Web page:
By Sarah Berkowitz
Shady McCoy sure has a way of looking like a goofball, what with his recent party plans, stiffing a server in Philly, making racially tinged accusations about Eagles coach Chip Kelly and, well you get the picture.
But now that he is a member of the Buffalo Bills, his on-the-field exploits are front and center.
After his arrival in March excited much of the Bills’ fan base, the running back decided to give back on the first day of training camp.
A little more than halfway through practice Friday, McCoy picked up a ball along the sideline and threw it into the stands, drawing a loud chorus of cheers.
”I always try to get the fans involved,” said McCoy, who was acquired in a trade that sent linebacker Kiko Alonso to the Eagles. ”No player is there actually looking forward to camp. So the fans come out here and cheer us up and get us going. I try to do the same.”
There was plenty for the estimated crowd of 3,000 to be excited about upon getting its first glimpse of the new-look, Rex Ryan-coached team in suburban Rochester.
The first big cheer went up about 20 minutes before practice began, when Ryan marched out on the field with numerous cameras in tow. A chant of ”Freddie! Freddie!” went up, when fan-favorite veteran running back Fred Jackson emerged. And a buzz went through the stands once fans spotted new owners Terry and Kim Pegula along the sideline.
Terry wore a red Bills golf shirt, while Kim had on a red Bills T-shirt with the words ”Let’s Turn It Up” printed on the back. The couple, which also owns the NHL Buffalo Sabres, made their camp debut since purchasing the Bills for an NFL-record $1.4 billion in October.
Add it up – new owners, new coach and several high-profile player additions – and it’s all why this is one of the most anticipated starts of a Bills training camp in more than a decade.
Ryan was upbeat.
”I thought it was going to be tough to find something that would top jumping out of a plane,” Ryan said, referring to his parachuting adventure two weeks ago. ”But as a football coach, I think this topped it.”
Ryan is the former New York Jets coach who took over the Bills in January after Doug Marrone stepped down abruptly on Dec. 31. Ryan inherits a team that hasn’t made the playoffs in 15 seasons, but is coming off a 9-7 finish, Buffalo’s best since 2004.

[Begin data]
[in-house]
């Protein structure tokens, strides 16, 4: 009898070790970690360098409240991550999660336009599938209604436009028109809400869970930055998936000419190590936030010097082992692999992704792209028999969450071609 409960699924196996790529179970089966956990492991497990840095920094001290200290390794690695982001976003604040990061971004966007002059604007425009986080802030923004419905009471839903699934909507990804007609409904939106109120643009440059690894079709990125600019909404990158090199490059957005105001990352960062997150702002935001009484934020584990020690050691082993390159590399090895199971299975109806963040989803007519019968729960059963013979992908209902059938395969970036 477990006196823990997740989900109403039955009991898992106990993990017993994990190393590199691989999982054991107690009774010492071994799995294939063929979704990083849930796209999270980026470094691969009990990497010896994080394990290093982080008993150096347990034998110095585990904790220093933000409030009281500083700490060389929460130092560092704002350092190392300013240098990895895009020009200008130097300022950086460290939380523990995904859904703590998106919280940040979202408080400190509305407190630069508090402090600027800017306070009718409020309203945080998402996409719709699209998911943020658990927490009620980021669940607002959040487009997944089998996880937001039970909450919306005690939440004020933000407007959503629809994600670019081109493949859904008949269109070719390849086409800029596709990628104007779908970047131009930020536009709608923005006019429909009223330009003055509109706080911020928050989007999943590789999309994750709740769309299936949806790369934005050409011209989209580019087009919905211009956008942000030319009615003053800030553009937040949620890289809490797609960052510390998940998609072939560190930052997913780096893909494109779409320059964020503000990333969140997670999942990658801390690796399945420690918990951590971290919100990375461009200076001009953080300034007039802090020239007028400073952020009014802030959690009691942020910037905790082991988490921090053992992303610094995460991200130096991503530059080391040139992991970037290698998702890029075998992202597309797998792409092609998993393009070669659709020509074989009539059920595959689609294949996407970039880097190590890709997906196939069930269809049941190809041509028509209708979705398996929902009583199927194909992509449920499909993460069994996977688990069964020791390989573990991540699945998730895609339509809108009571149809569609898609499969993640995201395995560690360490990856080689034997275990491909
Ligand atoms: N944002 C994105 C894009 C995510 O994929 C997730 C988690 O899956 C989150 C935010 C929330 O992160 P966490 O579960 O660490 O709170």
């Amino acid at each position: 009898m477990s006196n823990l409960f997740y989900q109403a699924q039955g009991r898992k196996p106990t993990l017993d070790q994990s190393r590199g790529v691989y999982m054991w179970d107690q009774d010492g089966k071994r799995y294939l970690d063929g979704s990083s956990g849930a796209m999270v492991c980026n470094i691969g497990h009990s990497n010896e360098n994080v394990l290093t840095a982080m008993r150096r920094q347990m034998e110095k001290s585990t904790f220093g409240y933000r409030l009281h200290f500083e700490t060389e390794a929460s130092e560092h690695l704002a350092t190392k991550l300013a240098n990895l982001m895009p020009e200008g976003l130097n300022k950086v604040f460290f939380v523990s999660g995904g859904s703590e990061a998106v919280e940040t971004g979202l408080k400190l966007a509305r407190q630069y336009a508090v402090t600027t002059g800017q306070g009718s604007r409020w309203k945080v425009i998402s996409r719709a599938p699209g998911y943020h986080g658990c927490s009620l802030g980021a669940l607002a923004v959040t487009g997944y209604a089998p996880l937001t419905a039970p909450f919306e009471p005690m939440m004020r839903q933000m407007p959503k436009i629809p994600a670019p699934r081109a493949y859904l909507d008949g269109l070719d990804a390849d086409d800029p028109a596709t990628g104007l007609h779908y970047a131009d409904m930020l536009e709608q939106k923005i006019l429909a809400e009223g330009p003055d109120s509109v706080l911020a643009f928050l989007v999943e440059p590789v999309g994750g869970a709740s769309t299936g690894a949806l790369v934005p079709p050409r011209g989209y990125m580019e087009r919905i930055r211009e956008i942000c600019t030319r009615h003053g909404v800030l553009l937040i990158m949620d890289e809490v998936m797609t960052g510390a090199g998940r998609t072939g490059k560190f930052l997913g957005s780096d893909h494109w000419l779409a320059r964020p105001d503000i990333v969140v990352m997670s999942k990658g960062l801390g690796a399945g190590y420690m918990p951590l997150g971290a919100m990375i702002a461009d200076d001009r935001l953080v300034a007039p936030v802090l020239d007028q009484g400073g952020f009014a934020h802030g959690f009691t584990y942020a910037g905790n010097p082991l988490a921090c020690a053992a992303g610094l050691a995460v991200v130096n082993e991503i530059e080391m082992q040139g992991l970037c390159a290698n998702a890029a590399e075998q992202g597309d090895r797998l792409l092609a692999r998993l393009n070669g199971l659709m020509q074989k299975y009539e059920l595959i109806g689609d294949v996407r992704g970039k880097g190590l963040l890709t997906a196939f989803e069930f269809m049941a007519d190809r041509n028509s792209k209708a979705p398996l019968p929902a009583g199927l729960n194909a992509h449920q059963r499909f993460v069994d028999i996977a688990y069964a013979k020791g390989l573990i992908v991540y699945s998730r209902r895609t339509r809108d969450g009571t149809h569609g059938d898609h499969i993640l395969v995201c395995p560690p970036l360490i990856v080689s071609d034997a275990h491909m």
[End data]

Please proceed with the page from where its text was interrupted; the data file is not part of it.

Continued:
”It’s just a different feel,” Ryan said, comparing the start of this camp to his first with the Jets in 2009. ”I don’t know if it’s because it is my second chance or whatever. I think I’m better prepared now than I was then.”
It’s a fresh start for McCoy, too. The two-time All-Pro and the NFL’s 2013 yards-rushing leader is adjusting to a new environment after feeling he was discarded by Kelly after six seasons in Philly.
The Bills are counting on McCoy to be the workhorse of a ”ground-and-pound” run-first offense being introduced by Ryan and new coordinator Greg Roman.
Though McCoy had questions about the Bills immediately after being traded, he’s quickly become comfortable with Buffalo.
”What’s up Buffalo!” McCoy said.
When reminded he was in suburban Rochester, McCoy tapped his jersey and said: ”You see my logo, man.”
McCoy has already created a few stirs in Buffalo over the past few months.
In May, he questioned whether Kelly had racial motivations in trading McCoy to Buffalo and releasing star receiver DeSean Jackson a year earlier.
Last week, McCoy turned heads when he posted on his Instagram account a ”Females Only” invitation to a party he was scheduled to host. McCoy eventually removed the invitation after the Bills informed him he could not use the team’s logo.
McCoy said he canceled the party because of the media attention the invitation attracted.
”I should never have posted it,” he said. ”I’ll take the blame for that.”
McCoy then changed the subject.
”That’s past me. That sounds small to me,” he said. ”There’s so many more things in the NFL to talk about then our party.”
Ryan said he had only one problem with McCoy’s party.
”I did not get an invite,” Ryan said, breaking into a smile. ”I’m a little disappointed about that.”